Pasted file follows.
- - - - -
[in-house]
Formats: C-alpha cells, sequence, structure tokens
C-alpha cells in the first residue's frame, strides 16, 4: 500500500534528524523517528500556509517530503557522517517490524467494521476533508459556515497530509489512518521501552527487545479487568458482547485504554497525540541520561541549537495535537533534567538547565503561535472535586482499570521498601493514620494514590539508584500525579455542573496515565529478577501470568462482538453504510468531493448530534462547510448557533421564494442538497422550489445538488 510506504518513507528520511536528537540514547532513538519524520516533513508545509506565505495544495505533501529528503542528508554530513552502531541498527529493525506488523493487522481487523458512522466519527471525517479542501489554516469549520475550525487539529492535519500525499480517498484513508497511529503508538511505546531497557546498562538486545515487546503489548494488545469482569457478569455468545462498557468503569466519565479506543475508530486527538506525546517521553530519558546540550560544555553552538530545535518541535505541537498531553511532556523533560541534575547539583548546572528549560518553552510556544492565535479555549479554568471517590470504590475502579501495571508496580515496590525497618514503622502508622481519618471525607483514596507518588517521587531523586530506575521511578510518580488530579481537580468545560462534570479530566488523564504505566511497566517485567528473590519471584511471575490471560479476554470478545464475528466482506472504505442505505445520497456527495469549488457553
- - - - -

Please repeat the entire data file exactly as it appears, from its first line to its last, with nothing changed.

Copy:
[in-house]
Formats: C-alpha cells, sequence, structure tokens
C-alpha cells in the first residue's frame, strides 16, 4: 500500500534528524523517528500556509517530503557522517517490524467494521476533508459556515497530509489512518521501552527487545479487568458482547485504554497525540541520561541549537495535537533534567538547565503561535472535586482499570521498601493514620494514590539508584500525579455542573496515565529478577501470568462482538453504510468531493448530534462547510448557533421564494442538497422550489445538488 510506504518513507528520511536528537540514547532513538519524520516533513508545509506565505495544495505533501529528503542528508554530513552502531541498527529493525506488523493487522481487523458512522466519527471525517479542501489554516469549520475550525487539529492535519500525499480517498484513508497511529503508538511505546531497557546498562538486545515487546503489548494488545469482569457478569455468545462498557468503569466519565479506543475508530486527538506525546517521553530519558546540550560544555553552538530545535518541535505541537498531553511532556523533560541534575547539583548546572528549560518553552510556544492565535479555549479554568471517590470504590475502579501495571508496580515496590525497618514503622502508622481519618471525607483514596507518588517521587531523586530506575521511578510518580488530579481537580468545560462534570479530566488523564504505566511497566517485567528473590519471584511471575490471560479476554470478545464475528466482506472504505442505505445520497456527495469549488457553